Students join conversation about Indiana gay marriage ruling
Lesley Stevenson | Monday, September 29, 2014
The Supreme Court convened privately Monday to determine whether it will hear a case appealing the Sept. 4 decision by the 7th U.S. Circuit Court of Appeals that Indiana’s ban on same-sex marriage is unconstitutional.
The Justices are considering seven cases from five different states, including Indiana, and can choose to hear all, none or some of the appeals. They could announce their decision as early as this week, but Notre Dame students on both sides of the aisle say the campus response to the appeal has been limited and languid.
“I think it’s a hard thing for people to talk about, which I understand, but I think we as a community need to, despite your religious background or your beliefs on the issues, we need to talk about them more in an open space so it’s not just a thing we talk about only behind closed doors,” freshman Jake Maginn, a member of PrismND, said.
For those supporting the appellate court’s initial ruling, the excitement of the Sept. 4 decision was short-lived — the court approved a stay on same-sex marriages nine days later, at the request of Indiana’s attorney general. The stay will remain in effect until the Supreme Court either hears the case and issues a new ruling or refuses to hear the case, leaving the appellate court’s ruling in place. Indiana has asked the Supreme Court to take on the issue and decide whether same-sex marriage should be allowed in all 50 states, according to Associated Press reports.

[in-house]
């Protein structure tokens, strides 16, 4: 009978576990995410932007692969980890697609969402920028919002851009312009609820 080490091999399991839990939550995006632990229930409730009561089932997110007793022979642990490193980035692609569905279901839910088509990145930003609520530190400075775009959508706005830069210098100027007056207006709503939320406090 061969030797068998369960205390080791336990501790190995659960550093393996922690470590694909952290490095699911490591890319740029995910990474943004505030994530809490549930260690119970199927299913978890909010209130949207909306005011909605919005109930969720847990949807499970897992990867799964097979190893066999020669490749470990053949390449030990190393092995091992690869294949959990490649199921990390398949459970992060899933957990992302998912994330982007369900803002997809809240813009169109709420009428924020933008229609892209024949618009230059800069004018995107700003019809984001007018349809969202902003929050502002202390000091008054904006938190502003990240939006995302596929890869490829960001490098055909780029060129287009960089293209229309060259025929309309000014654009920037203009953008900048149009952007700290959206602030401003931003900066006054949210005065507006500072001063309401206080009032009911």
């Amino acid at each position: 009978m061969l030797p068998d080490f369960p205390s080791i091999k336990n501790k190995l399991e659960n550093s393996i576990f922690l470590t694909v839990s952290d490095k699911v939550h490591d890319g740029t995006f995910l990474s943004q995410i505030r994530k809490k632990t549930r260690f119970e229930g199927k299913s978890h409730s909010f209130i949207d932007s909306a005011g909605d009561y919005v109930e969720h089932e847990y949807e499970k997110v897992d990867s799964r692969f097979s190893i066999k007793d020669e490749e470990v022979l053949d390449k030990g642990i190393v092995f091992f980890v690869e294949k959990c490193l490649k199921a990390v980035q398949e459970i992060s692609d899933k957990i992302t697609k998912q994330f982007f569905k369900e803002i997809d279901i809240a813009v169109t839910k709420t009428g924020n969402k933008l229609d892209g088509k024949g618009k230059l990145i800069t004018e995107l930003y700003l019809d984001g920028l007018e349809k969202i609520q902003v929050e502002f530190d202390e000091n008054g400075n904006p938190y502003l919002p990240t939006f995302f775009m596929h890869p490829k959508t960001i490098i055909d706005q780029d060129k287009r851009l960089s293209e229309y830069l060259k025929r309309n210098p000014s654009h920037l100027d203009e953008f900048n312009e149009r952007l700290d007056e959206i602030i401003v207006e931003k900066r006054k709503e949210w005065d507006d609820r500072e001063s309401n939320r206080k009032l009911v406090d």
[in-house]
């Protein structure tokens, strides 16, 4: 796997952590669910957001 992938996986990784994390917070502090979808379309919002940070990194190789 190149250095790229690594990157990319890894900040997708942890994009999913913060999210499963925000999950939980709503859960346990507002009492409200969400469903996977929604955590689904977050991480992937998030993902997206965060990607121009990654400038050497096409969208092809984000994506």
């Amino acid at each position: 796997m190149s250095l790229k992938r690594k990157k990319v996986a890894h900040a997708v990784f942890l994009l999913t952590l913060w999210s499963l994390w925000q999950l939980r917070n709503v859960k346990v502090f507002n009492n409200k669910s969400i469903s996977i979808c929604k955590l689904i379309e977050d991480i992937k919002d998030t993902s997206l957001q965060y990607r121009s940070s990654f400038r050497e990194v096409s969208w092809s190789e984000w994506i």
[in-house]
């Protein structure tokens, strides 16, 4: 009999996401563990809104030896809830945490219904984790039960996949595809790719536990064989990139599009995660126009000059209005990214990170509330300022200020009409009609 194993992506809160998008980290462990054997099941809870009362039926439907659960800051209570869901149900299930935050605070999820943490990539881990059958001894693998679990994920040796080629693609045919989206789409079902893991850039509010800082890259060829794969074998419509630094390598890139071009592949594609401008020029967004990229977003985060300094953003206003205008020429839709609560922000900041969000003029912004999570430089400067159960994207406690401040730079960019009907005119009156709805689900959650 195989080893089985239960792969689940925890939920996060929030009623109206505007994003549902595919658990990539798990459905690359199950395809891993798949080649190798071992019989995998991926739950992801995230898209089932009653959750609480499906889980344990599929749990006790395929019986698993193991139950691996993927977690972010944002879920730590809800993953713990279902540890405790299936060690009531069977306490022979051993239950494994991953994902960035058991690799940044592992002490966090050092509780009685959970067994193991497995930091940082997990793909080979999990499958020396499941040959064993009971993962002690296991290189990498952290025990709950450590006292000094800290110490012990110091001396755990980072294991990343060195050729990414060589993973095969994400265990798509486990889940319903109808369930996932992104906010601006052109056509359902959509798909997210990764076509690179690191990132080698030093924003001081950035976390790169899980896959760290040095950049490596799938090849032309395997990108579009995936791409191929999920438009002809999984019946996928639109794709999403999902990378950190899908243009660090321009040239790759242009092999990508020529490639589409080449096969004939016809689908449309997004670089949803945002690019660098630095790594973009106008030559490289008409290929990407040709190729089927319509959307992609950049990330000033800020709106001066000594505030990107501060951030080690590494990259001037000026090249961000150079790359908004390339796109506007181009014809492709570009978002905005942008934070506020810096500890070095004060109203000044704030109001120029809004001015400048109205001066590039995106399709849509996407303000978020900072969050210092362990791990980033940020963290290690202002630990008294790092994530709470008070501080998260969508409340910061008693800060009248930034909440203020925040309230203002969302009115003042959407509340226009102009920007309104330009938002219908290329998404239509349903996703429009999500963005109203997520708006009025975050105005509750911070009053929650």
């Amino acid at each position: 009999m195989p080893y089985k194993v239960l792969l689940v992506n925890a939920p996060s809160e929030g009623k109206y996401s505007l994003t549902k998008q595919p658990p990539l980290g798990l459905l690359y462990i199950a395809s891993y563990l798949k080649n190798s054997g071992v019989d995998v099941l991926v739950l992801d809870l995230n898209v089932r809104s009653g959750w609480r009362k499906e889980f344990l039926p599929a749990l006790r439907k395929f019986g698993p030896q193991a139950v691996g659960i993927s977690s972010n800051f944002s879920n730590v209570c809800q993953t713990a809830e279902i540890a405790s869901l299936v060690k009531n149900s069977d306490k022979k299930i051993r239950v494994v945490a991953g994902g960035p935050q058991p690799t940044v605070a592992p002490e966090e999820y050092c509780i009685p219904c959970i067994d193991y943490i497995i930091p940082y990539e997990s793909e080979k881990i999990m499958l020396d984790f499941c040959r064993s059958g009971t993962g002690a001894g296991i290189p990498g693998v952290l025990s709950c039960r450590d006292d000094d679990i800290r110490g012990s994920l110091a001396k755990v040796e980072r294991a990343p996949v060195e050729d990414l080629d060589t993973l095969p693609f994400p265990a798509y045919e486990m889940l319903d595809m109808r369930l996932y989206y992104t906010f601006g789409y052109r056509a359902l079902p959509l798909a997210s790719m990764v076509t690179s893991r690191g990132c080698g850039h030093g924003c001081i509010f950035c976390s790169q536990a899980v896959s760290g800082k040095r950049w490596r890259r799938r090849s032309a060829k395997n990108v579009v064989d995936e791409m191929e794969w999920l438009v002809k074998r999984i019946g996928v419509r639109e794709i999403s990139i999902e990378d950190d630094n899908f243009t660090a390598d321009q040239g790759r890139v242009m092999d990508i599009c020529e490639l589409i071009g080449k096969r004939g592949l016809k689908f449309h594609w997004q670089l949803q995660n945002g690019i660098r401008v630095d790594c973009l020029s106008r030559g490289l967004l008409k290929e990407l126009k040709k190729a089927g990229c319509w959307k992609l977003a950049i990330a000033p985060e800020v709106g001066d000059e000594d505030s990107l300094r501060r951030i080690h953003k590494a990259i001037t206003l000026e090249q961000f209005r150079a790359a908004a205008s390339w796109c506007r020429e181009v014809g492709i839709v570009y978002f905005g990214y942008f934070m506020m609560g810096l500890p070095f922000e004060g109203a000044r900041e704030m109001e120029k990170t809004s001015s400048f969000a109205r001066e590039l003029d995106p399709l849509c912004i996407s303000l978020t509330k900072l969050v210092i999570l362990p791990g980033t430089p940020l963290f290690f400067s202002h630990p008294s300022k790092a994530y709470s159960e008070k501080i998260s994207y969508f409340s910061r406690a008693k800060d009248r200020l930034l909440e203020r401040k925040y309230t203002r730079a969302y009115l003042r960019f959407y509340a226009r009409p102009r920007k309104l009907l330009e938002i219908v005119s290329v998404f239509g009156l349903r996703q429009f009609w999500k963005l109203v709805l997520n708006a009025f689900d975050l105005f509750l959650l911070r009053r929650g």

Emily Kirkegaard is a coordinator for GlassND, the subcommittee of the Graduate Student Union (GSU) concerned with LGBTQ issues. She said graduate students met the appellate court’s initial ruling with deflated enthusiasm, and many had been “tensely waiting” the Supreme Court’s final decision.
“There was not much of a celebration for the recent ruling. There was initially some buzz about it on social media and everyone was very excited and happy but the stay in Indiana came so quickly that there wasn’t nearly the same excited celebration,” Kirkegaard said.
Maginn, who favors legalization of same-sex marriage, said he was pleased to read the opinion penned by the appellate court’s Judge Richard Posner, a well-known conservative appointed by President Ronald Reagan. Mangin said Posner found holes in the state’s argument and used sarcasm to expose these flaws.